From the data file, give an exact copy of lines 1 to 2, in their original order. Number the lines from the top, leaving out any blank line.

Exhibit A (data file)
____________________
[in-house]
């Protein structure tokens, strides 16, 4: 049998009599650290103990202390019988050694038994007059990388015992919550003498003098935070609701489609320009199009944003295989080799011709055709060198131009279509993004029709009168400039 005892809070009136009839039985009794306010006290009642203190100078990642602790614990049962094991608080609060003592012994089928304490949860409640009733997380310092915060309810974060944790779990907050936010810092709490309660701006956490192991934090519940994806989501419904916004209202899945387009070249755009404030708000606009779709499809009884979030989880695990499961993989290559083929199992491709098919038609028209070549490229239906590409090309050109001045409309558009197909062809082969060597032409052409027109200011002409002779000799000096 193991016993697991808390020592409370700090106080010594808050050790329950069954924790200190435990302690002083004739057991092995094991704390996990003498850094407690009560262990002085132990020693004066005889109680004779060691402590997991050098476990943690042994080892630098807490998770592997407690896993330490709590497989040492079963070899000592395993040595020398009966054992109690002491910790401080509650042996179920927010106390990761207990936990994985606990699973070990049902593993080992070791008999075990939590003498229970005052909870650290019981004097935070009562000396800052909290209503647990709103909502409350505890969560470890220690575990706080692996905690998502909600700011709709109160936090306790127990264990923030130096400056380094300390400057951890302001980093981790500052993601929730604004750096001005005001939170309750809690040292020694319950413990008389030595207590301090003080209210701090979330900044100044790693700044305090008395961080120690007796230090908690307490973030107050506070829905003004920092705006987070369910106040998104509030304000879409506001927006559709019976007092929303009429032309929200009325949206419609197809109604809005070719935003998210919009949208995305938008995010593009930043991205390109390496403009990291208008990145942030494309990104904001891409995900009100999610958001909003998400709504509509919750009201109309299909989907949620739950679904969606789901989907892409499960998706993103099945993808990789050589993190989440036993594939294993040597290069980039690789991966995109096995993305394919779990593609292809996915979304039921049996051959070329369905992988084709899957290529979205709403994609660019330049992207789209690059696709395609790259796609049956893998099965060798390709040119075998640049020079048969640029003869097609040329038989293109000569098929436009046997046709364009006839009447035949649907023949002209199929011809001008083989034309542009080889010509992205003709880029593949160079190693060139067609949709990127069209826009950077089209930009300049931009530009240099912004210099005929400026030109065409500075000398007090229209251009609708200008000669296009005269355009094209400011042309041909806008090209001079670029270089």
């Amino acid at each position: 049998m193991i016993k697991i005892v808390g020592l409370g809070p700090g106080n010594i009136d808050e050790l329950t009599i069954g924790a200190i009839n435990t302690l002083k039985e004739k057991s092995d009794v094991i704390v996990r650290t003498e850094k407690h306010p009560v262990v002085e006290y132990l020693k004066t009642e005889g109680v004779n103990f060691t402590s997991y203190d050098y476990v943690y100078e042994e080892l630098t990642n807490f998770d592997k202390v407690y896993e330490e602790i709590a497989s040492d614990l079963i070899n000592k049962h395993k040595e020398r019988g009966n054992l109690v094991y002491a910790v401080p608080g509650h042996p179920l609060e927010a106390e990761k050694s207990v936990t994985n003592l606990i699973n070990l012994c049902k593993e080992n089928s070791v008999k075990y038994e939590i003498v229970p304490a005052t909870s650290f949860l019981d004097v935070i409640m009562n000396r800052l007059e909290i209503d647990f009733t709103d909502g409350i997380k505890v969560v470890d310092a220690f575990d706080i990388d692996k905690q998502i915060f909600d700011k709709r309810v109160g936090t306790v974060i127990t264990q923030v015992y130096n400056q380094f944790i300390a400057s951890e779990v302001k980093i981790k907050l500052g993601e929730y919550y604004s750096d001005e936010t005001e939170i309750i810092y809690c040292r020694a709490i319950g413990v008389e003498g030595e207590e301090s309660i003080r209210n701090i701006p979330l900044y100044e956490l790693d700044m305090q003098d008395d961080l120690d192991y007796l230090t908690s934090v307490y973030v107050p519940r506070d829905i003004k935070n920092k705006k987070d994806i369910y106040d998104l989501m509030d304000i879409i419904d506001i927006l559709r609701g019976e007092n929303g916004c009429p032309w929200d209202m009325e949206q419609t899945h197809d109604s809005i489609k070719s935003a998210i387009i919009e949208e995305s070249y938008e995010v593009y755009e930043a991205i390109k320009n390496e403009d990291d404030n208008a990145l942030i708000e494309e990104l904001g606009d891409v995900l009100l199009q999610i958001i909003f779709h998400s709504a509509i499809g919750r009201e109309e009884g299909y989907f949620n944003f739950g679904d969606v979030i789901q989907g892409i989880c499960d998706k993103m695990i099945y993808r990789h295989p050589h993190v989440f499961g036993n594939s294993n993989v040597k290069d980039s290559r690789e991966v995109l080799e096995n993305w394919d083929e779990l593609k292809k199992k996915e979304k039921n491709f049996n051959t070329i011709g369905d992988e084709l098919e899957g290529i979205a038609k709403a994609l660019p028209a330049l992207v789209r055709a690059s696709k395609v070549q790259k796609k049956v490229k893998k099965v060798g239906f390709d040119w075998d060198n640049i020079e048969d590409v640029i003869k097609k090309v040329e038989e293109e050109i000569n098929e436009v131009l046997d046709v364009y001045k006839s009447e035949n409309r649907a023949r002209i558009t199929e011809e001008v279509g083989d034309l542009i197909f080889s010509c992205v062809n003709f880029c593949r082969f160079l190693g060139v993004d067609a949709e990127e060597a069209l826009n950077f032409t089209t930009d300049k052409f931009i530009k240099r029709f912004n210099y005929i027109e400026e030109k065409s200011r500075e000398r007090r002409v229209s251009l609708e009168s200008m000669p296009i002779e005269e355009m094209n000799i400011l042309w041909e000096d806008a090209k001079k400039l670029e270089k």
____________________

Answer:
[in-house]
């Protein structure tokens, strides 16, 4: 049998009599650290103990202390019988050694038994007059990388015992919550003498003098935070609701489609320009199009944003295989080799011709055709060198131009279509993004029709009168400039 005892809070009136009839039985009794306010006290009642203190100078990642602790614990049962094991608080609060003592012994089928304490949860409640009733997380310092915060309810974060944790779990907050936010810092709490309660701006956490192991934090519940994806989501419904916004209202899945387009070249755009404030708000606009779709499809009884979030989880695990499961993989290559083929199992491709098919038609028209070549490229239906590409090309050109001045409309558009197909062809082969060597032409052409027109200011002409002779000799000096 193991016993697991808390020592409370700090106080010594808050050790329950069954924790200190435990302690002083004739057991092995094991704390996990003498850094407690009560262990002085132990020693004066005889109680004779060691402590997991050098476990943690042994080892630098807490998770592997407690896993330490709590497989040492079963070899000592395993040595020398009966054992109690002491910790401080509650042996179920927010106390990761207990936990994985606990699973070990049902593993080992070791008999075990939590003498229970005052909870650290019981004097935070009562000396800052909290209503647990709103909502409350505890969560470890220690575990706080692996905690998502909600700011709709109160936090306790127990264990923030130096400056380094300390400057951890302001980093981790500052993601929730604004750096001005005001939170309750809690040292020694319950413990008389030595207590301090003080209210701090979330900044100044790693700044305090008395961080120690007796230090908690307490973030107050506070829905003004920092705006987070369910106040998104509030304000879409506001927006559709019976007092929303009429032309929200009325949206419609197809109604809005070719935003998210919009949208995305938008995010593009930043991205390109390496403009990291208008990145942030494309990104904001891409995900009100999610958001909003998400709504509509919750009201109309299909989907949620739950679904969606789901989907892409499960998706993103099945993808990789050589993190989440036993594939294993040597290069980039690789991966995109096995993305394919779990593609292809996915979304039921049996051959070329369905992988084709899957290529979205709403994609660019330049992207789209690059696709395609790259796609049956893998099965060798390709040119075998640049020079048969640029003869097609040329038989293109000569098929436009046997046709364009006839009447035949649907023949002209199929011809001008083989034309542009080889010509992205003709880029593949160079190693060139067609949709990127069209826009950077089209930009300049931009530009240099912004210099005929400026030109065409500075000398007090229209251009609708200008000669296009005269355009094209400011042309041909806008090209001079670029270089």